A modern example of striving to attain this sort of certainty, and of the ensuing problem of pervasive commitment, can be witnessed in the correspondence theory of truth. This theory asserts that any statement is held to be true if it corresponds to reality as it is. Thus to say “p is true” is to say that it corresponds with the facts. But it soon becomes clear that this struggles to make any sense. Imagine p stands for “all men are mortal.” In order to determine whether or not “all men are mortal” is true, we need to recognize that our stating it implies a subjective state of belief and commitment, and we need also to establish an external relationship between the statement and reality. When our subjective beliefs align with the actual facts, then the statement to which we are committed is held to be true. But the only way to do this is if we succeed in finding some self-independent or impersonal means of recognizing an external correspondence between the statement and reality as it is. So we reason that, over here, we affirm a certain statement as a component of our belief, and then over there, we demonstrate this statement’s alignment with the facts in an objective, impersonal fashion. But what happens when we attempt to do this? Imagine we search for a correspondence between “all men are mortal” and the actual facts, and by way of evidence and reasoning we conclude that a healthy correspondence does exist after all. This ought not be our subjective state of affirming the statement, but our self-independent analysis of the statement and reality. The problem is that at the very moment we have observed the reasoning and evidence and declare that the statement aligns with reality, we have affirmed the statement as true. What is revealed is that there are not actually two separate steps in this confirmation process at all, but only one, and one without which we encounter contradiction. What I mean is that if correspondence to reality and our subjective commitments were really two separate states, then we should be able to hold to them differently. So we have established or discovered a proper correspondence between the statement “all men are mortal” and reality as it is; should we not then be able to say “I do not believe that all men are mortal”? Of course not, since this is patently absurd and a flat contradiction. Such a move would be to affirm and deny the same thing at the same time in the same manner, since affirming a correspondence between the statement and reality is the same as affirming the statement to be true. When we declare that some statement corresponds with reality, we are making a personal judgment and we are forming a personal commitment. Our perception of a statement’s correspondence with reality does not come to us from some impersonal, independent source, but from our personal evaluation. One can only discover something to be true by believing it to be the case. Describing a statement as true, then, does less to designate a particular quality of the statement as it serves to convey that the person uttering it believes it; though the statement might certainly correspond to reality.4 As Polanyi rightly explains, “according to the logic of commitment, truth is something that can be thought of only by believing it,” and thus we only discover the truth by means of personal commitment.5 This is the very break between the chasm of the subjective and the objective, between the skeptical and the certain. It is in this vein of personal commitment that we ought to understand the certainty with which the Christian might hold their beliefs to be true. But before we move onto an epistemological model based on personal commitment and trust and confidence, we need to consider the liberal conception of certainty and humility.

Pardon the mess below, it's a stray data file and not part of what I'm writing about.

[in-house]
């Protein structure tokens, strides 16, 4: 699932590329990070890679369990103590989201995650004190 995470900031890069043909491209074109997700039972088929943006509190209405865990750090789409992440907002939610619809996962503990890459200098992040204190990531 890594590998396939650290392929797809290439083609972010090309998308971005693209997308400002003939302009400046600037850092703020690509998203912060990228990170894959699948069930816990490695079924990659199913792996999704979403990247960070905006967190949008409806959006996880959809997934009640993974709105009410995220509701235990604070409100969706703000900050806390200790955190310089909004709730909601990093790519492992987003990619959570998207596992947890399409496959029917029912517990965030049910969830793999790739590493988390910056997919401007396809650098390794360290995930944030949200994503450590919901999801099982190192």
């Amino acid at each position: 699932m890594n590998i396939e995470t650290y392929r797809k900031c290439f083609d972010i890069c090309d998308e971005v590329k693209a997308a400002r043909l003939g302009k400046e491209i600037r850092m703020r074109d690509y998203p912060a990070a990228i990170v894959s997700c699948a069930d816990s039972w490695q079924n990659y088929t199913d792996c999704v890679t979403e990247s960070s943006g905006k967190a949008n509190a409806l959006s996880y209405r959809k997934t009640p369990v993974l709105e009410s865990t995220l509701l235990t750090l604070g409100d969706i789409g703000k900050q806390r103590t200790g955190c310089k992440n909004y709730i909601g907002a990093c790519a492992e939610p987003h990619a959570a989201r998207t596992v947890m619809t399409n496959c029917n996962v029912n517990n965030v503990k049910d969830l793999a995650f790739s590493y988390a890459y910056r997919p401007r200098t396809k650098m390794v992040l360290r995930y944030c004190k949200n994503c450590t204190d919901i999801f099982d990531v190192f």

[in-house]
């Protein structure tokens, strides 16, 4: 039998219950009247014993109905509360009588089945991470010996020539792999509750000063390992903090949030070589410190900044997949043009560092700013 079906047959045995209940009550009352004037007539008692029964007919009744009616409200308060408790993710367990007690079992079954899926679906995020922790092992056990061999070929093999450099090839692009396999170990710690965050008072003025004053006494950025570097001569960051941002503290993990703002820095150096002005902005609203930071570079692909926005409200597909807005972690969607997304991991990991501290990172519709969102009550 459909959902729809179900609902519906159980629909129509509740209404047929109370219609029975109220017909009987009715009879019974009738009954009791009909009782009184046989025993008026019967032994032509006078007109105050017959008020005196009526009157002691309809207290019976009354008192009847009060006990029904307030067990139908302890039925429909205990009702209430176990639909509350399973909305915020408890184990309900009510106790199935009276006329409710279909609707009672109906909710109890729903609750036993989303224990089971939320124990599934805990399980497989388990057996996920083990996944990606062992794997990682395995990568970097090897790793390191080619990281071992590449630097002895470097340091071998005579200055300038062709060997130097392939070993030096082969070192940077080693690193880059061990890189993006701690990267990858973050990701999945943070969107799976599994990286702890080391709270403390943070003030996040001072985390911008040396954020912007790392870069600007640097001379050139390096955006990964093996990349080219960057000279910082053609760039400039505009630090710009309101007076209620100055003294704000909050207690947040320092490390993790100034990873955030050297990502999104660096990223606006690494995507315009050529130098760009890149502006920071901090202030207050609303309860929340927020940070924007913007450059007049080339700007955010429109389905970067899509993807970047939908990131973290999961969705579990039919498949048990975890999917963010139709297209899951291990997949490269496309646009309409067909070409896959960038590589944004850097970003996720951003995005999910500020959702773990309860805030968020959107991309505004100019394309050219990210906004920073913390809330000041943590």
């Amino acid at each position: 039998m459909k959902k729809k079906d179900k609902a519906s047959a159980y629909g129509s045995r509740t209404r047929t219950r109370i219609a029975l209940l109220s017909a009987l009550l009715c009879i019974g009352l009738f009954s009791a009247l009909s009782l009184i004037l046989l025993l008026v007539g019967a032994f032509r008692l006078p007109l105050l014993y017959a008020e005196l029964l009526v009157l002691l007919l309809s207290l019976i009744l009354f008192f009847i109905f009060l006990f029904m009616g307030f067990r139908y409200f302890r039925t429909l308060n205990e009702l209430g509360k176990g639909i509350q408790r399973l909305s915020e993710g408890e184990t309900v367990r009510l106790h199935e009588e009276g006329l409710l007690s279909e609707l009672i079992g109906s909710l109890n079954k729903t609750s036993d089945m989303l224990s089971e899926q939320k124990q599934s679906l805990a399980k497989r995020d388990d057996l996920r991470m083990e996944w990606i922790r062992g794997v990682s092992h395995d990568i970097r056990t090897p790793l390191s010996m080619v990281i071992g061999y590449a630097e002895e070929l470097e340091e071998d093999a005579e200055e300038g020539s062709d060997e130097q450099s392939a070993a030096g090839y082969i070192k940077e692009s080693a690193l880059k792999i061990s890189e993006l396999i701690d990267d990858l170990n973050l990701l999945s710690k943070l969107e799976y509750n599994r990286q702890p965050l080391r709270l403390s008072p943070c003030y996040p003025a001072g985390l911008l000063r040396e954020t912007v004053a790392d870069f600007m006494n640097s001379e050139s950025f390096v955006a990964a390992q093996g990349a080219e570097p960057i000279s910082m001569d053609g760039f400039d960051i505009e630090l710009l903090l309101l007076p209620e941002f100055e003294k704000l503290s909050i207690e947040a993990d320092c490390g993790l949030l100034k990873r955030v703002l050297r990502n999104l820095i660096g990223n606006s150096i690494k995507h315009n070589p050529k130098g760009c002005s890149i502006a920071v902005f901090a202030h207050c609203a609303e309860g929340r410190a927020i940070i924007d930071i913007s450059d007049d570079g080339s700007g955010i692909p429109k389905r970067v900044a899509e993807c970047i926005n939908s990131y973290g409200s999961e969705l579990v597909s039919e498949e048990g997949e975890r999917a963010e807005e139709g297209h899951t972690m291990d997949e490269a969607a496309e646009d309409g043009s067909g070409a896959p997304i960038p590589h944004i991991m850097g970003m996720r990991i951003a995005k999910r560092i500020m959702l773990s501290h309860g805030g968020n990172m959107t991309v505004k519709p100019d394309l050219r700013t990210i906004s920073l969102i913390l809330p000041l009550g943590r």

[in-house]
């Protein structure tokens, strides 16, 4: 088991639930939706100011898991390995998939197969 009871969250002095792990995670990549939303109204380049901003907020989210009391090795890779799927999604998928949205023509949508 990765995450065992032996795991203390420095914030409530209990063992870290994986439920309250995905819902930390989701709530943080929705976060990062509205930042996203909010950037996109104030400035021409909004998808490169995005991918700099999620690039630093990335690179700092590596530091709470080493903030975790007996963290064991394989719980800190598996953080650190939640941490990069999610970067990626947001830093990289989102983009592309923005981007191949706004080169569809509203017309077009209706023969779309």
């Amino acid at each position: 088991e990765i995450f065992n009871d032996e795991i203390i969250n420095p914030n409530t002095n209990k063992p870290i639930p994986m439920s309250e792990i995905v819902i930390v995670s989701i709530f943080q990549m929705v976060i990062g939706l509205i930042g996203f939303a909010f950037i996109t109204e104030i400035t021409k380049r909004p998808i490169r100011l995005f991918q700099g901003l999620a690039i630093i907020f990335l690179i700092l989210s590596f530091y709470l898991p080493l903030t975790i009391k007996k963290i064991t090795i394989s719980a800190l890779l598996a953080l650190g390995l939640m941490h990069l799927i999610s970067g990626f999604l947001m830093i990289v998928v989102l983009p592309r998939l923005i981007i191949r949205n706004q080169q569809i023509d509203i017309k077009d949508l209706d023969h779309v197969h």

Theological Liberalism & Inescapable Commitment